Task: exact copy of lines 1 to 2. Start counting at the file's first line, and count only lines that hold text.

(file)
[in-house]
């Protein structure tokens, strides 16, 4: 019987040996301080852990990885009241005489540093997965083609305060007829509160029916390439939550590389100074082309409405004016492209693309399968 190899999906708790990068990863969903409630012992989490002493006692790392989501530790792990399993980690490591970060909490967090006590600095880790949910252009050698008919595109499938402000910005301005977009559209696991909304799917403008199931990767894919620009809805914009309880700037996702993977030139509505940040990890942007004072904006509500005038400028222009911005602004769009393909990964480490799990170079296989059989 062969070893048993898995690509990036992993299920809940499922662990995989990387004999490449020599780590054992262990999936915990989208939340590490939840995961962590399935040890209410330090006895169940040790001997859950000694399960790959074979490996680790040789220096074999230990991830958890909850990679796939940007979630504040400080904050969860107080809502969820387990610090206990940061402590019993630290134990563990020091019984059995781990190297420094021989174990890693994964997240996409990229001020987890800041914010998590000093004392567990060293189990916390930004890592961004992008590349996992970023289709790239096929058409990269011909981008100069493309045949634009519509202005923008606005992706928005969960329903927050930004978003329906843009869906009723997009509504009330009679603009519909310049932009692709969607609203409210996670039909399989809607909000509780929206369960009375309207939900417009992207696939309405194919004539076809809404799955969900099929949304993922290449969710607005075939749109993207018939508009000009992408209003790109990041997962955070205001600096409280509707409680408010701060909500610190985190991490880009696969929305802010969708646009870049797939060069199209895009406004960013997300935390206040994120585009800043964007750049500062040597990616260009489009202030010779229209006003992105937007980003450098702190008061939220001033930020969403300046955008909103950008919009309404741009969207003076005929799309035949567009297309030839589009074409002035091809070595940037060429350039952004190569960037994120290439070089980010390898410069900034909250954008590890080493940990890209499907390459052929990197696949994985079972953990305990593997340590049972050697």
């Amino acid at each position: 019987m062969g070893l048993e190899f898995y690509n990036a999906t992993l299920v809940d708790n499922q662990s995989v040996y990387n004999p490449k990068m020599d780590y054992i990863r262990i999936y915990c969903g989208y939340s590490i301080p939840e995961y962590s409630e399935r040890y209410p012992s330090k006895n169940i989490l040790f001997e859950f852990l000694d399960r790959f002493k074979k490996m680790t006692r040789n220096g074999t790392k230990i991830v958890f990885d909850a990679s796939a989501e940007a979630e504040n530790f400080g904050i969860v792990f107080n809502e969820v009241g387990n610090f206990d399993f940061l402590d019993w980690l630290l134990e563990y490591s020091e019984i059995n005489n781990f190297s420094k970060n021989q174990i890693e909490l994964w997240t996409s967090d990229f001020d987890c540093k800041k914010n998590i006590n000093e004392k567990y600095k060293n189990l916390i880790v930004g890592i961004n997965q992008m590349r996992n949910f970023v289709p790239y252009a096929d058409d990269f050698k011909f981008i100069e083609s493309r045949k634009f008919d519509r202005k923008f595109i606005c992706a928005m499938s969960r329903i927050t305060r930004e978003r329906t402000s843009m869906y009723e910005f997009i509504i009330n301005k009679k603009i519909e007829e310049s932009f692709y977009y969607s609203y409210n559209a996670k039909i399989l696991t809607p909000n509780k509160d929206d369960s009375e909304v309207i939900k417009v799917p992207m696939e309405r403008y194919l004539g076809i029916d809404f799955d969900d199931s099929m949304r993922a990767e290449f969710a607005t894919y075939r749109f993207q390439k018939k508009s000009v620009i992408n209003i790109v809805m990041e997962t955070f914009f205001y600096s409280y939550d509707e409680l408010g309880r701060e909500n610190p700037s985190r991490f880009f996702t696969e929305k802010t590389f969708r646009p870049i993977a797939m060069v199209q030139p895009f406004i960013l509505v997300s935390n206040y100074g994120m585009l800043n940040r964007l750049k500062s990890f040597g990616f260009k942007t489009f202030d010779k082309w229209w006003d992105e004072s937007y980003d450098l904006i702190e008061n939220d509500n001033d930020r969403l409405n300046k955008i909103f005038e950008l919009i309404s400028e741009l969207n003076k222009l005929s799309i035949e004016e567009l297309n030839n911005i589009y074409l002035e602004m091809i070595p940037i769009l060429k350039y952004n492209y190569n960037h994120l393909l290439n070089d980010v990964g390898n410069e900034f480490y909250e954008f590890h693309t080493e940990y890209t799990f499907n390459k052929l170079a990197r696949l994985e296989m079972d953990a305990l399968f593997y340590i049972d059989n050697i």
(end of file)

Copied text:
[in-house]
């Protein structure tokens, strides 16, 4: 019987040996301080852990990885009241005489540093997965083609305060007829509160029916390439939550590389100074082309409405004016492209693309399968 190899999906708790990068990863969903409630012992989490002493006692790392989501530790792990399993980690490591970060909490967090006590600095880790949910252009050698008919595109499938402000910005301005977009559209696991909304799917403008199931990767894919620009809805914009309880700037996702993977030139509505940040990890942007004072904006509500005038400028222009911005602004769009393909990964480490799990170079296989059989 062969070893048993898995690509990036992993299920809940499922662990995989990387004999490449020599780590054992262990999936915990989208939340590490939840995961962590399935040890209410330090006895169940040790001997859950000694399960790959074979490996680790040789220096074999230990991830958890909850990679796939940007979630504040400080904050969860107080809502969820387990610090206990940061402590019993630290134990563990020091019984059995781990190297420094021989174990890693994964997240996409990229001020987890800041914010998590000093004392567990060293189990916390930004890592961004992008590349996992970023289709790239096929058409990269011909981008100069493309045949634009519509202005923008606005992706928005969960329903927050930004978003329906843009869906009723997009509504009330009679603009519909310049932009692709969607609203409210996670039909399989809607909000509780929206369960009375309207939900417009992207696939309405194919004539076809809404799955969900099929949304993922290449969710607005075939749109993207018939508009000009992408209003790109990041997962955070205001600096409280509707409680408010701060909500610190985190991490880009696969929305802010969708646009870049797939060069199209895009406004960013997300935390206040994120585009800043964007750049500062040597990616260009489009202030010779229209006003992105937007980003450098702190008061939220001033930020969403300046955008909103950008919009309404741009969207003076005929799309035949567009297309030839589009074409002035091809070595940037060429350039952004190569960037994120290439070089980010390898410069900034909250954008590890080493940990890209499907390459052929990197696949994985079972953990305990593997340590049972050697």